Story URL: http://news.medill.northwestern.edu/chicago/news.aspx?id=198288
Story Retrieval Date: 9/2/2014 9:08:47 PM CST
Illinois Gov. Pat Quinn kicked off the Midwest Industrial Energy Efficiency Summit Wednesday, strongly endorsing plans for a high-speed rail line from Chicago to St. Louis.
The summit is a kick-off to the 2012 Midwest Energy Solutions Conference, which is cosponsored by World Resources Institute, Midwestern Governors Association, the Great Plains Institute and the Midwestern Energy Efficiency Alliance. The conference runs through Friday.
The energy alliance brings together a range of industries and energy stakeholders, including consultants, government policymakers, non-profits, and utility and manufacturing companies. Utilities such as Ameren Illinois Co., Exelon Corp. and its subsidiary Commonwealth Edison Co. are just a few local examples of the participants.
“I would call it one of the most important information exchanges around because that is exactly what these types of conferences accomplish,” said Leigh Morris, director of corporate communications at Ameren.
“We send representatives because you learn a lot by meeting with your peers, attending the sessions and getting a chance to meet with various vendors.”
The alliance creates energy efficiency programs and pitches them to leaders in various industries. The economic and political environment is not ideal for new conservation programs, but those in the energy field want to fix that. Conferences such as this stimulate ideas and produce a game plan for addressing current economic woes, attendees said.
Quinn not only supports the work and mission of the efficient energy conference, but he also challenged attendees to match his enthusiasm for saving energy.
“We need to promote industrial energy productivity and produce ideas that we can roll up our sleeves and work on,” said Quinn.
He advertised high-speed rail as one of those projects. He supports the plan to connect the Windy City with St. Louis with trains capable of reaching 220 mph.
“To better explain the efficiency, the high-speed rail would make Champaign, Ill., a suburb of Chicago,” said Quinn.
Touting a lengthy list of projects aimed to increase energy efficiency in Illinois, Quinn wasn’t shy in sharing his passion for collaboration among Midwest cities.
“Industrial energy efficiency is quite important for our Midwest region. We’re seeing a renaissance of our big manufacturing companies here in Illinois,” said Quinn.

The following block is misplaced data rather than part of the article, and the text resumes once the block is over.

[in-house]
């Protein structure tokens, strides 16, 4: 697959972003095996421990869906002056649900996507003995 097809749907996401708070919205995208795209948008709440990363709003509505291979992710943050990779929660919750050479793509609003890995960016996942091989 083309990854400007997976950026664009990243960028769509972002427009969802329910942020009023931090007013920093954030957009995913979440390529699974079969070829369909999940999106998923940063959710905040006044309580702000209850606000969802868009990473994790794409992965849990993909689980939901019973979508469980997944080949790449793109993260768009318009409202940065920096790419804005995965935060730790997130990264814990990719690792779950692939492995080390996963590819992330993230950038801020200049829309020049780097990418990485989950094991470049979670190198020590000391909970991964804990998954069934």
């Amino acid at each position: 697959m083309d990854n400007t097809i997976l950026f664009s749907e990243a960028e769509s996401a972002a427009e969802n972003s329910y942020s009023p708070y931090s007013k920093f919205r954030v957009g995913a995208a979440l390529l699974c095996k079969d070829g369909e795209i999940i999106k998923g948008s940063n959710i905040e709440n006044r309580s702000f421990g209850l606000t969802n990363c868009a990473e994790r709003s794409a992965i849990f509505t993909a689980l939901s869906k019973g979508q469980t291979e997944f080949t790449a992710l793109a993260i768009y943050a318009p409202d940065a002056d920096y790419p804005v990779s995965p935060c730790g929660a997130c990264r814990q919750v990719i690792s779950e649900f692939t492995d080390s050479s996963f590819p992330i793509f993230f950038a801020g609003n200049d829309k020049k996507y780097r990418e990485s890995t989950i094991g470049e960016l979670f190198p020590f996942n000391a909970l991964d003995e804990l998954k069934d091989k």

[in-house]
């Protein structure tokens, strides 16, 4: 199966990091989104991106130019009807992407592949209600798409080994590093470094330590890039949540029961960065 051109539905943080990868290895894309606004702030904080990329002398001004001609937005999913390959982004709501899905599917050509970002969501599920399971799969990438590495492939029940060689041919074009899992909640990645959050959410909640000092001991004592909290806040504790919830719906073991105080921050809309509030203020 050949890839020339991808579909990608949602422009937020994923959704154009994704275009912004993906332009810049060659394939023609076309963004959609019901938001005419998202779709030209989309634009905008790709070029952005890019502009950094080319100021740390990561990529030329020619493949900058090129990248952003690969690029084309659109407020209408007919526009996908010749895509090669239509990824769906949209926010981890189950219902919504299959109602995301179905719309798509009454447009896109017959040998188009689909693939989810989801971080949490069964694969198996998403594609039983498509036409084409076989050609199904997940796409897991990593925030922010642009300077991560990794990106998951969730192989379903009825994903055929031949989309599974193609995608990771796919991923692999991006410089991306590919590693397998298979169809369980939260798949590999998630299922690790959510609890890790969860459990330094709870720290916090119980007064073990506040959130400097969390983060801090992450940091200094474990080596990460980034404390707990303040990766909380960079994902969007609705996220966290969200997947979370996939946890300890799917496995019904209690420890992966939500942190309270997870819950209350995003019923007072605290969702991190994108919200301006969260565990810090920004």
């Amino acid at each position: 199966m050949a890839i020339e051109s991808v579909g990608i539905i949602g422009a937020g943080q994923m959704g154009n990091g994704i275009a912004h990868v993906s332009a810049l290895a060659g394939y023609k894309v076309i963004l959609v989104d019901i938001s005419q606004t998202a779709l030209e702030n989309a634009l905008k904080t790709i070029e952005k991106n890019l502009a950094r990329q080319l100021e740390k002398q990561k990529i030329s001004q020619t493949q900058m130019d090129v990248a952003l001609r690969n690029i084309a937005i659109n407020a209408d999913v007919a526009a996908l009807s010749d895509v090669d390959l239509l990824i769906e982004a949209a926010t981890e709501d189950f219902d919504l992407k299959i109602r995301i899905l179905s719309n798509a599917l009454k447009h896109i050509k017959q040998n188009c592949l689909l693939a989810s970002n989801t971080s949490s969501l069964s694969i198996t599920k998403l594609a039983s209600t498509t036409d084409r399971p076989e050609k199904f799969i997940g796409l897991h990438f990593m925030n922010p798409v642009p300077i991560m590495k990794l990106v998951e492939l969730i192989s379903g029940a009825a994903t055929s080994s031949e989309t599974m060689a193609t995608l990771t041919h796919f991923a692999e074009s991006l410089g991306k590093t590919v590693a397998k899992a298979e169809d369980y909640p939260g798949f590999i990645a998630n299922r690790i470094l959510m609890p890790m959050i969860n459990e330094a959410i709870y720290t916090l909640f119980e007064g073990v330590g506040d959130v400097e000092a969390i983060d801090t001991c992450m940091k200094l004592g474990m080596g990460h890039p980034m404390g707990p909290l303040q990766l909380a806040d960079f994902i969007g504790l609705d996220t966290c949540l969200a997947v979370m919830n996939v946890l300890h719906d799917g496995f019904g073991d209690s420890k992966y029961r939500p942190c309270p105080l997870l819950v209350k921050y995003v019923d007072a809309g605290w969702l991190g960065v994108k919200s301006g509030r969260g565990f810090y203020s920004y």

Quinn is regarded as an energy-conscious politician who supports the use of renewable energy to augment industrial productivity whenever possible.
“He is committed to advancing the new economy and ensuring that the Midwest remains an energy technology leader,” said Stacey Paradis, deputy director of the Midwest Energy Efficiency Alliance.
Representatives from more than 130 organizations filled the dimly lit Fairmont Hotel banquet hall, preparing for panel discussions and topic breakout sessions such as “Promoting Industrial Efficiency,” “More Savings from HVAC,” “Achieving Scale in Home Energy Upgrades,” and “Delivering Programs in Challenging Economic Times.”
Each of the introductory speeches emphasized collaboration. Energy industry leaders plan to use the summit and three-day conference as a barometer of the fast-growing industry.
But some attendees believe the yearly conference serves the same networking purpose of a Facebook group. “My company sends me here just to network,” said Jessica Bonsall, a business development associate from the British Consulate in Chicago.
“My goal is to bring companies to the UK. I meet as many people as possible, learn about their companies, and see if they’d want to expand a branch to the UK.”
Leaders and economists from 3M, the Federal Reserve Bank of Chicago and the National Association of State Energy Officials presented industry numbers and future outlooks via power point. They focused on recovering from a downtrodden economy, ways to influence their suppliers to move toward sustainability and industry energy prices.